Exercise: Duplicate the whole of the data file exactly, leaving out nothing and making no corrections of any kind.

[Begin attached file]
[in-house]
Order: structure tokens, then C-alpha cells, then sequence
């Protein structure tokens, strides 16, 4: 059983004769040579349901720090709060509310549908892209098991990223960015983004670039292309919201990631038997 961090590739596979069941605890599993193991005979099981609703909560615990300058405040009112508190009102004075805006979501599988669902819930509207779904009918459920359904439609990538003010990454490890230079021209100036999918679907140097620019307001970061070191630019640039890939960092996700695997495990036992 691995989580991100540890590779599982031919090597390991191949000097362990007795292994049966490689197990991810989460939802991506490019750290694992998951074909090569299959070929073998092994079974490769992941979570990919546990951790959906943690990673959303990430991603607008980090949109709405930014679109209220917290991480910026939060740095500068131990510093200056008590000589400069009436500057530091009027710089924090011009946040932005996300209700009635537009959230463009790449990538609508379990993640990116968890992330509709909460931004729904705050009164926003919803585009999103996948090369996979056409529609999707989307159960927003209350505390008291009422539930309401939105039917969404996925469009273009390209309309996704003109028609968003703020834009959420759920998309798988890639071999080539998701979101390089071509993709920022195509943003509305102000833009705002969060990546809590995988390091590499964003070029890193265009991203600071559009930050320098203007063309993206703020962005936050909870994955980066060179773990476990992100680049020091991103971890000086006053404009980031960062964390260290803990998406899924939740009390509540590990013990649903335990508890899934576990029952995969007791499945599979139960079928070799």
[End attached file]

[in-house]
Order: structure tokens, then C-alpha cells, then sequence
């Protein structure tokens, strides 16, 4: 059983004769040579349901720090709060509310549908892209098991990223960015983004670039292309919201990631038997 961090590739596979069941605890599993193991005979099981609703909560615990300058405040009112508190009102004075805006979501599988669902819930509207779904009918459920359904439609990538003010990454490890230079021209100036999918679907140097620019307001970061070191630019640039890939960092996700695997495990036992 691995989580991100540890590779599982031919090597390991191949000097362990007795292994049966490689197990991810989460939802991506490019750290694992998951074909090569299959070929073998092994079974490769992941979570990919546990951790959906943690990673959303990430991603607008980090949109709405930014679109209220917290991480910026939060740095500068131990510093200056008590000589400069009436500057530091009027710089924090011009946040932005996300209700009635537009959230463009790449990538609508379990993640990116968890992330509709909460931004729904705050009164926003919803585009999103996948090369996979056409529609999707989307159960927003209350505390008291009422539930309401939105039917969404996925469009273009390209309309996704003109028609968003703020834009959420759920998309798988890639071999080539998701979101390089071509993709920022195509943003509305102000833009705002969060990546809590995988390091590499964003070029890193265009991203600071559009930050320098203007063309993206703020962005936050909870994955980066060179773990476990992100680049020091991103971890000086006053404009980031960062964390260290803990998406899924939740009390509540590990013990649903335990508890899934576990029952995969007791499945599979139960079928070799």